Present assignments of responsibility, however, are a function of early evolution and not necessarily the best arrangement for efficiency. Maintaining good communication among the three data collection offices is sometimes difficult. At present the responsibilities that are distributed among the Office of Planning and Evaluation, the Division of Student Services, and the Division of Administrative Services are not clearly delineated.

Because the university is still very new and relatively small, ad hoc arrangements worked out at the initiative of key university staff have, for now, ensured that cross-communication among data managers has occurred. In the meantime, Florida Gulf Coast University should continue to monitor the current decentralized arrangement to ensure continuing efficiencies of operation and accomplishment of all required institutional research responsibilities. Even though the university has a small enrollment, the tasks in institutional research are smaller only in terms of the number of students and employees involved, but not similarly decreased in terms of the number of tasks required. Because of the university's newness and small size, these three offices are staffed at a level well below those of other universities in the state system. To meet the expanding workload, the Office of Planning and Evaluation has hired a part-time institutional effectiveness coordinator. In addition the Division of Student Services is in the process of hiring another full-time computer operations specialist.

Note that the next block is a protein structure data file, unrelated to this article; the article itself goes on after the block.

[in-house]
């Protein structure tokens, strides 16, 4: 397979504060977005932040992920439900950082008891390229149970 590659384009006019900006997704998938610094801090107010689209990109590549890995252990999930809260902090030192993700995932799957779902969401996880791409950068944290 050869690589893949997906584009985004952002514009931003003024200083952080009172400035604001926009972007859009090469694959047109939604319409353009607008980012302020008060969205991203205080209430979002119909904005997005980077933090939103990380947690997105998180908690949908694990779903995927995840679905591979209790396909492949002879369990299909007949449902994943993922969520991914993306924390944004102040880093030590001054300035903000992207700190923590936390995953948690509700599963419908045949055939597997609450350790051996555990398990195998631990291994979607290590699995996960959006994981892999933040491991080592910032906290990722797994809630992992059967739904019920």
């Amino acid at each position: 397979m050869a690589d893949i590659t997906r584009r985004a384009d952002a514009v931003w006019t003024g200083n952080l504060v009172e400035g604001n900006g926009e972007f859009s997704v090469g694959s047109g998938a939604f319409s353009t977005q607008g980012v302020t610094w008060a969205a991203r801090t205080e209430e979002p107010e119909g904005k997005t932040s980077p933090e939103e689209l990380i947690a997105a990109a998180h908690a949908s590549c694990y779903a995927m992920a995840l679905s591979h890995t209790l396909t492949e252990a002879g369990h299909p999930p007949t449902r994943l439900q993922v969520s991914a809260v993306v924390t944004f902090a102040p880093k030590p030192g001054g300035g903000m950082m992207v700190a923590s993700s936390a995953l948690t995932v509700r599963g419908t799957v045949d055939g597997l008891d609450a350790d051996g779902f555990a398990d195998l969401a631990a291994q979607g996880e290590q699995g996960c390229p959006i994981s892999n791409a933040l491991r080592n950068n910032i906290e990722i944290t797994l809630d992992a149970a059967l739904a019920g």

Recommendations

R3.3-1 The Steering Committee recommends that as the institutional research office becomes fully established, the institutional research process be periodically evaluated.